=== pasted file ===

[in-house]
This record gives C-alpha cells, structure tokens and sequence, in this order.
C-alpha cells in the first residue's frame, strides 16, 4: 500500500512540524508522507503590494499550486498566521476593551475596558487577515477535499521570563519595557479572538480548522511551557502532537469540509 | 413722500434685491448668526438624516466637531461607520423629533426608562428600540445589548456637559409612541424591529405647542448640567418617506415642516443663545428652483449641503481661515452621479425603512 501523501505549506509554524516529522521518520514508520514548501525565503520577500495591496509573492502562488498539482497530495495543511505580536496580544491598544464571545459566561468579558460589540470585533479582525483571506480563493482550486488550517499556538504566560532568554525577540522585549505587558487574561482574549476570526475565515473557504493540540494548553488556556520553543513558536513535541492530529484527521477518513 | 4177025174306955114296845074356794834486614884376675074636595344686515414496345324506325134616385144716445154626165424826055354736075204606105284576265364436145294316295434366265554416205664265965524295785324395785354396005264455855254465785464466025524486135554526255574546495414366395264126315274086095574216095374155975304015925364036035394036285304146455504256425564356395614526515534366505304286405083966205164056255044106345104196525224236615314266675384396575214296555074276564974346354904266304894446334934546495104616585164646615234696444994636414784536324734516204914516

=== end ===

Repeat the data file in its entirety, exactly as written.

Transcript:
[in-house]
This record gives C-alpha cells, structure tokens and sequence, in this order.
C-alpha cells in the first residue's frame, strides 16, 4: 500500500512540524508522507503590494499550486498566521476593551475596558487577515477535499521570563519595557479572538480548522511551557502532537469540509 | 413722500434685491448668526438624516466637531461607520423629533426608562428600540445589548456637559409612541424591529405647542448640567418617506415642516443663545428652483449641503481661515452621479425603512 501523501505549506509554524516529522521518520514508520514548501525565503520577500495591496509573492502562488498539482497530495495543511505580536496580544491598544464571545459566561468579558460589540470585533479582525483571506480563493482550486488550517499556538504566560532568554525577540522585549505587558487574561482574549476570526475565515473557504493540540494548553488556556520553543513558536513535541492530529484527521477518513 | 4177025174306955114296845074356794834486614884376675074636595344686515414496345324506325134616385144716445154626165424826055354736075204606105284576265364436145294316295434366265554416205664265965524295785324395785354396005264455855254465785464466025524486135554526255574546495414366395264126315274086095574216095374155975304015925364036035394036285304146455504256425564356395614526515534366505304286405083966205164056255044106345104196525224236615314266675384396575214296555074276564974346354904266304894446334934546495104616585164646615234696444994636414784536324734516204914516